That’s the kind of response Nisley said she has experienced.

It’s about a mile from her hotel to the field hospital and as she and her fellow nurses with Samaritan’s Purse have walked to work in their scrubs, they’ve been cheered along. Some people — forced to stay indoors while the pandemic spreads through the city — have stuck their hands out of their windows to clap as the nurses pass by. And at 7 p.m. every night, residents holler and bang pots and pans to express their gratitude for the medical workers’ efforts.

“The people of New York have been just amazing,” Nisley said.

As for Nisley, serving on the emergency response team “was my ultimate goal, and so this seems like a real fulfillment of kind of a long journey.”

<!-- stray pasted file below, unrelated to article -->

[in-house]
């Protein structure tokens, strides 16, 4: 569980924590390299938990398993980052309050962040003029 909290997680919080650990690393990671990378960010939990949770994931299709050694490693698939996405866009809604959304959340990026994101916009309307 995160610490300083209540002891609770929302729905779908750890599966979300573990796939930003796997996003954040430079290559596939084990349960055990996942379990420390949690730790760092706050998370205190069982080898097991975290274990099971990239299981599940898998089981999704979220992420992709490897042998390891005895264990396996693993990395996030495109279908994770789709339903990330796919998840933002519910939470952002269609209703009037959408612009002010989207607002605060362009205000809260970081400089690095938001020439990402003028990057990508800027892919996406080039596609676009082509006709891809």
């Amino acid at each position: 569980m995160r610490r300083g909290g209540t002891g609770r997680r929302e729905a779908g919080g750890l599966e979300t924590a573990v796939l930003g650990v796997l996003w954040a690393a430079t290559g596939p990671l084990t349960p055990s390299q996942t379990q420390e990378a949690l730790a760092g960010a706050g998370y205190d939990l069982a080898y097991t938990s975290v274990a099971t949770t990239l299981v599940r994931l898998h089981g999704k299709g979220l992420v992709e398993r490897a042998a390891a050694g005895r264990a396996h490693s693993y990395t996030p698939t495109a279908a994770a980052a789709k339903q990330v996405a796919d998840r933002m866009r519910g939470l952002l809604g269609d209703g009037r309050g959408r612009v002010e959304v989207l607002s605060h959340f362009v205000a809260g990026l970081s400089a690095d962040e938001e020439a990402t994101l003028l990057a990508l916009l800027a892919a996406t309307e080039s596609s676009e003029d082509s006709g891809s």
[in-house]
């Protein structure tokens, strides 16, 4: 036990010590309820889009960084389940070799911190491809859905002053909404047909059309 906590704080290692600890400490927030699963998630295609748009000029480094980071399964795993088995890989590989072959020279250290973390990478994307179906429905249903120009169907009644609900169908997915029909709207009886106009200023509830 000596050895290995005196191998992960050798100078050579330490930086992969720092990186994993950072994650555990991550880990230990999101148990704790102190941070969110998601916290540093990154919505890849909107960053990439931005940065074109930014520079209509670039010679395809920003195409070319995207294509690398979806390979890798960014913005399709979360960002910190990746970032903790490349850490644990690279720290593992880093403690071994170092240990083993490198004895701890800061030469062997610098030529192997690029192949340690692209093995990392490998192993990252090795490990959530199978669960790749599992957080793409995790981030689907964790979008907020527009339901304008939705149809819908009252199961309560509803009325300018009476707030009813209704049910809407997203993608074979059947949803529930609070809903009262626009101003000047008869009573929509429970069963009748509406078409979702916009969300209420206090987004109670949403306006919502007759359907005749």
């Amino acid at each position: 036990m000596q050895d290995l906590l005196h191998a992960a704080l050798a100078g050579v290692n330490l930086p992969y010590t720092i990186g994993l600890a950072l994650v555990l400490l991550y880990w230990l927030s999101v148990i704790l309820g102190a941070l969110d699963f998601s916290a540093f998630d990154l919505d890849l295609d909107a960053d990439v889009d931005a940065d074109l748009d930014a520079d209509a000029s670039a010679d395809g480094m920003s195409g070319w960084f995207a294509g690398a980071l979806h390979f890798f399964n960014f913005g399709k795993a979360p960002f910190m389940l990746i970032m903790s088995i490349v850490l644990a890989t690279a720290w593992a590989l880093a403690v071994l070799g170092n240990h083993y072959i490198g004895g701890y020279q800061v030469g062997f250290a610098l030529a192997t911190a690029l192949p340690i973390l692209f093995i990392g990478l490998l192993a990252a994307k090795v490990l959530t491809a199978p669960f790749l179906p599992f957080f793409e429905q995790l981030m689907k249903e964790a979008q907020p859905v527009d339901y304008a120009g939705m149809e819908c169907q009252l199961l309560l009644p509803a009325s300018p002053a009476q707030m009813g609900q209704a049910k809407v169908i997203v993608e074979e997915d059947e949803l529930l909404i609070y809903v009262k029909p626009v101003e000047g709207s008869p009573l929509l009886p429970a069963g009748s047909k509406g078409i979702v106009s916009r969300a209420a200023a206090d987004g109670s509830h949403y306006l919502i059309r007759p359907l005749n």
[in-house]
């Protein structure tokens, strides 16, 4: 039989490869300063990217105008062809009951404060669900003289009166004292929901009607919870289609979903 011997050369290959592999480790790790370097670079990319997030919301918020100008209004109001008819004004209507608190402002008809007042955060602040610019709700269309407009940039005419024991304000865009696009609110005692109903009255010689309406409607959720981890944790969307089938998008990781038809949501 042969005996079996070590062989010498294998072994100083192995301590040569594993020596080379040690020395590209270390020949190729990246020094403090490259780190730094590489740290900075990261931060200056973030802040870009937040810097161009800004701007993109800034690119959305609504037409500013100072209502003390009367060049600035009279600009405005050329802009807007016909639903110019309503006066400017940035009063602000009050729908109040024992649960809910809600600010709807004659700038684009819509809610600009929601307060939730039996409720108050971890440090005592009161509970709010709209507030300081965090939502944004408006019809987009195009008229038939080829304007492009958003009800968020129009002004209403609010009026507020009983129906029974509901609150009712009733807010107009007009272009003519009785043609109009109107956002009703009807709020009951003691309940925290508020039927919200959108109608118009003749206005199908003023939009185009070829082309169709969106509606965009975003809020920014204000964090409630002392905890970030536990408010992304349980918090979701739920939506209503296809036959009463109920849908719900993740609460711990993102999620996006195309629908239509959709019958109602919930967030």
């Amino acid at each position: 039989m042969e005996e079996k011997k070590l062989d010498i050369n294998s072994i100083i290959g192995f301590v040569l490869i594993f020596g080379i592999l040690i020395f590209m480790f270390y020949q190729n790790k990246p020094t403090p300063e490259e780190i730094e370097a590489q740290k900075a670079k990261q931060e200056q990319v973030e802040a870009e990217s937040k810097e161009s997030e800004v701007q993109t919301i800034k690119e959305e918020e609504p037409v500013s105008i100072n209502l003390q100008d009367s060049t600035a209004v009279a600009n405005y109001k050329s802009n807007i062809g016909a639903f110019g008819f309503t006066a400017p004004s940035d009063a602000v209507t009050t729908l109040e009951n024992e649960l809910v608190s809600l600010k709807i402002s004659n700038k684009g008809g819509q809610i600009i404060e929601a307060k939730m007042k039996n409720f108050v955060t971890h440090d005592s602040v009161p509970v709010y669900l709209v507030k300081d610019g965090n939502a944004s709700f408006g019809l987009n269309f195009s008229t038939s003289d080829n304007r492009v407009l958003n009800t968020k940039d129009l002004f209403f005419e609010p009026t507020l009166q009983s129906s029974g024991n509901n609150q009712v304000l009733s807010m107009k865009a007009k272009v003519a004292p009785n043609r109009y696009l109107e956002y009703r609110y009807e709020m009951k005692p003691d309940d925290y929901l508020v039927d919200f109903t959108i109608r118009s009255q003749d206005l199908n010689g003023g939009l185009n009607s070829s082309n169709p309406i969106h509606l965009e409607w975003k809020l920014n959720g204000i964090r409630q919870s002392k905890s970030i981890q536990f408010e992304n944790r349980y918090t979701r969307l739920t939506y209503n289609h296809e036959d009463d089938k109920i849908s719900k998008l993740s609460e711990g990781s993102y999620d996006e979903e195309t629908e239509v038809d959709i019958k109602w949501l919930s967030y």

The work in NYC could be just the first of many missions for Nisley, as she hopes to be able to serve again when another need arises. However, she is quick to downplay her role.

“Truly it is the nurses that have been working in the hospitals here in New York for months that are the heroes,” she emphasized. “They work long hours without the right equipment trying to take care of very sick people.”

On Monday, one of those NYC nurses was among Nisley’s patients. Samaritan’s Purse had treated 130 people at the field hospital as of Monday — and there are signs New York is turning a corner, with fewer coronavirus hospitalizations in the state.